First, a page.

How to unblock Adobe Flash Player content in Google Chrome
Adobe Flash used to be one of the most widely used technologies for displaying media-rich content on the web. However, as web content creators moved away from it and towards the faster and more secure open web technologies, even Adobe threw in the towel, announcing they would stop supporting Flash at the end of 2020 and determining major tech companies like Google to do the same. Flash's phase-out from Chrome has now reached the stage where it is blocked by default, but you can still use it if you need to access websites that rely on it. This tutorial shows you how to unblock Adobe Flash Player in Google Chrome for Windows, and allow Flash to run on the sites you trust:
NOTE: This tutorial covers Google Chrome version 78 or newer, and Windows. The procedure involved for other operating systems may differ.
How to stop Google Chrome from blocking Flash
If you need to run Adobe Flash on the websites that you visit, you first need to configure Google Chrome to stop blocking Flash content. Luckily, you can change the default setting and have Google Chrome display the options you need to manually run Flash on websites where you need it. To do this, first access a website using Flash, like this page on Adobe's website. It briefly displays a subtle notification in the address bar, letting you know that a plugin is blocked. The notification is hidden, but the puzzle piece icon next to it remains visible in the address bar, in the location highlighted below.
NOTE: Chrome uses the puzzle piece image for all plugins that are not loaded automatically, including Flash.
Click or tap on the puzzle icon to learn that "Flash was blocked on this page," and then press the Manage button.
This opens a new tab with the settings for Adobe Flash Player, where you can see a switch next to the default "Block sites from running Flash (recommended)" option.
Click or tap on the switch, and the option changes to Ask first, which is the setting we were looking for.
From now on, Google Chrome will continue to block Adobe Flash content, but it is going to give you the options to manually unblock it on the websites that you visit.
How to manually load Flash content in Google Chrome
After following the steps from the previous section, visit a website using Flash, like this page on Adobe's website. Click or tap on the puzzle piece image used by Google Chrome to replace Flash content. Then, in the ensuing pop-up, click or tap Allow.
The website reloads, and the Flash content available on it is displayed, with a Play icon on top of it, and in spite of the misleading puzzle piece icon in the address bar. When you tap the Play icon, you can view the Flash content on the website that you are visiting.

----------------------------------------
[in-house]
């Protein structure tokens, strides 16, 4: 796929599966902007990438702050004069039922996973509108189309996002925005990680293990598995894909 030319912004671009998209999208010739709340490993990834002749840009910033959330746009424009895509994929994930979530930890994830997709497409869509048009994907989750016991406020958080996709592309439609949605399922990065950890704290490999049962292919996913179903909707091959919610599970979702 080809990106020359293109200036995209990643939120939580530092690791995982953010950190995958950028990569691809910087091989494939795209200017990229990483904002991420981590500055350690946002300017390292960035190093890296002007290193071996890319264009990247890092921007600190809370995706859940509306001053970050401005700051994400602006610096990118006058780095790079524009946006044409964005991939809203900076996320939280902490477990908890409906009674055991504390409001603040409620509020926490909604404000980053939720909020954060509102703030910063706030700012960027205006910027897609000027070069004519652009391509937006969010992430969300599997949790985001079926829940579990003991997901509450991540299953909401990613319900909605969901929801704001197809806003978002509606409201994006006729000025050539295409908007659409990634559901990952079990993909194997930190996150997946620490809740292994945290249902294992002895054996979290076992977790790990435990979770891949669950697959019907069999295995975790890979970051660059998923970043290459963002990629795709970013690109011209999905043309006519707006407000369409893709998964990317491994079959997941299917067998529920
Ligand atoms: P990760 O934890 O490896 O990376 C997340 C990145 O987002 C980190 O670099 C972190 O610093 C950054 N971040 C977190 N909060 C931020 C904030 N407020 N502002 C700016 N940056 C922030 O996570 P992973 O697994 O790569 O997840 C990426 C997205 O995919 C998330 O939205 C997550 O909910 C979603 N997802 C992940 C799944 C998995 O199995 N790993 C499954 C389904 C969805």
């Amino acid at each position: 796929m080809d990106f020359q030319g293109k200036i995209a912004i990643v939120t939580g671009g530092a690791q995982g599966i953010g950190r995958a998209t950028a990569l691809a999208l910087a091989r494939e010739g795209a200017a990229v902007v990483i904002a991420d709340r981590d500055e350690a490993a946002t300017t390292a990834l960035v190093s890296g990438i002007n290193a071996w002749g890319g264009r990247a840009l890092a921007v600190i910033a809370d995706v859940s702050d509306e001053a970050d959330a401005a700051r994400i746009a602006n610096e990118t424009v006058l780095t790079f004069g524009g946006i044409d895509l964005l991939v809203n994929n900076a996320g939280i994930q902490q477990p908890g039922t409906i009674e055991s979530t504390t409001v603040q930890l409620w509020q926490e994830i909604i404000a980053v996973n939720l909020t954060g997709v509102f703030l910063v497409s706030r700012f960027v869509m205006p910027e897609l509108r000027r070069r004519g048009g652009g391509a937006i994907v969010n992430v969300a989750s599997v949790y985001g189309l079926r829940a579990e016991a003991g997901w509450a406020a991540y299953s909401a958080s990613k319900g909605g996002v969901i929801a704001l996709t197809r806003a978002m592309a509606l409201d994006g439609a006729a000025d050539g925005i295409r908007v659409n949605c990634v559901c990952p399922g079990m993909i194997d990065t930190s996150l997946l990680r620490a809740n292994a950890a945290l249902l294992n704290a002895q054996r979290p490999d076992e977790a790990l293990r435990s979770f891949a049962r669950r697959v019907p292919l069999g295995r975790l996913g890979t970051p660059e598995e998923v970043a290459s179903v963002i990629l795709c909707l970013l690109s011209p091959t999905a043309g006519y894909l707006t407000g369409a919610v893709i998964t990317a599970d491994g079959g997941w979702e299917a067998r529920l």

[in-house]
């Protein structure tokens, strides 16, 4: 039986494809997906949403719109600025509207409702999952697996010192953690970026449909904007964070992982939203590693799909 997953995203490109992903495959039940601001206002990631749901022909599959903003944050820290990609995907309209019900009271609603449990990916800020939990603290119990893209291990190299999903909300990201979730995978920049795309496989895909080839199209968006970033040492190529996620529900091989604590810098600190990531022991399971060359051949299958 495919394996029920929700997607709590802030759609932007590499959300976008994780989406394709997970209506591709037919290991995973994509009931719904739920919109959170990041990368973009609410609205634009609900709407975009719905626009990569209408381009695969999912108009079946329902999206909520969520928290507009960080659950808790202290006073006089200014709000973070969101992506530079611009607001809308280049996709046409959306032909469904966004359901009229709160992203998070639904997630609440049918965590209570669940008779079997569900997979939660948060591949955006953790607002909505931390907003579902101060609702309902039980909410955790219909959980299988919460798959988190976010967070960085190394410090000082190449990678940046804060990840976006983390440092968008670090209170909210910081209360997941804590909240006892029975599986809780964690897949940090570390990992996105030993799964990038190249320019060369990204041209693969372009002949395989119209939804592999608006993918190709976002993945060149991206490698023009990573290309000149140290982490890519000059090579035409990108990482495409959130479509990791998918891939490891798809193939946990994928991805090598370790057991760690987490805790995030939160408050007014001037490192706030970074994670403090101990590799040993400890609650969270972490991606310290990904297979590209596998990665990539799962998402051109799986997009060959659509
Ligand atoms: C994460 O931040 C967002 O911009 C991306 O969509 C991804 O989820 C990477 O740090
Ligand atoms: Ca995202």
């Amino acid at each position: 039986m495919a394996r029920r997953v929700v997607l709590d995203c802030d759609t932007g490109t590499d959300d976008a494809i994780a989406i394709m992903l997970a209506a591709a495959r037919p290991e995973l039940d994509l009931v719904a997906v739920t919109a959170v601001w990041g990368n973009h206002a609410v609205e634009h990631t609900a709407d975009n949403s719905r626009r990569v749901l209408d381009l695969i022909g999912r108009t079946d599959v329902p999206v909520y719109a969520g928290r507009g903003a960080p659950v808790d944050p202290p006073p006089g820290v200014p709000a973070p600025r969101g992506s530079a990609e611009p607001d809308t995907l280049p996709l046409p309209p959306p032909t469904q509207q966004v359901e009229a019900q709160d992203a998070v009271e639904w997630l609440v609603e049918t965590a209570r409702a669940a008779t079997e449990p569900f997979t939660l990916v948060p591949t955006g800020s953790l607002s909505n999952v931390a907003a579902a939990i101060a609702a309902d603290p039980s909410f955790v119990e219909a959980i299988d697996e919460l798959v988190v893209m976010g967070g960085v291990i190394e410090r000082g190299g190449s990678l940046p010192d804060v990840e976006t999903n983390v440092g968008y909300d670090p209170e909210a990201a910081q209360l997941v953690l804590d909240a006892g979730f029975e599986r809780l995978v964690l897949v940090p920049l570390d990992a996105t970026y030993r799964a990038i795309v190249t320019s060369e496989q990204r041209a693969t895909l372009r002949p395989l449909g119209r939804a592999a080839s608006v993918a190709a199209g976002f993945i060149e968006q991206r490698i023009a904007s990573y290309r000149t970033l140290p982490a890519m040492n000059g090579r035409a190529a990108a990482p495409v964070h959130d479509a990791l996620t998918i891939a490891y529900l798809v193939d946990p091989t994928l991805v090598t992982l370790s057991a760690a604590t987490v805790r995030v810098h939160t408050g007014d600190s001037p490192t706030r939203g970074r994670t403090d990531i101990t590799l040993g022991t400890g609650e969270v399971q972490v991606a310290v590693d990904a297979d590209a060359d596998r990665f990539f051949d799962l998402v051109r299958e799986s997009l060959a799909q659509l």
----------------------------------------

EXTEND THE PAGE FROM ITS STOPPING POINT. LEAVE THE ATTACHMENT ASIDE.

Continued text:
When you reopen Google Chrome, you notice that your settings for each site are not saved beyond the current session and that you are now notified about Flash Player's limited availability and given the option to turn it off with just one click or tap.
Clicking the Turn off button resets Chrome to its default setup blocking sites from running Flash.
BONUS: Another way to load Flash content in Google Chrome
Access a site that uses Flash, like this page on Adobe's website. Click or tap on the "View site information" button that looks like a lock. This opens a pop-up with information about the site that you are visiting, the certificates that it uses, cookies, and so on.
If you feel that the website is trustworthy, and you want it to run its Flash content in Google Chrome, tap on the section next to Flash to reveal a drop-down menu. Then, click or tap on Allow.
As soon as you close the information popup, Chrome asks you to reload the page in order to apply the changes. Click or tap Reload, and you can now see all the Flash content found on the website.
Now you know how to run Adobe Flash Player on websites when using Google Chrome. Keep in mind that you can read our guides if you want to do the same for other popular browsers, like Mozilla Firefox or Microsoft Edge.
Why do you need Adobe Flash Player?
As the time approaches for Adobe Flash Player to go gentle into that good night of obsolete technology, more websites migrate towards more secure options, and fewer users need it in their browsers. Why do you need Adobe Flash Player? Do you think it will be missed? Comment below and let's discuss.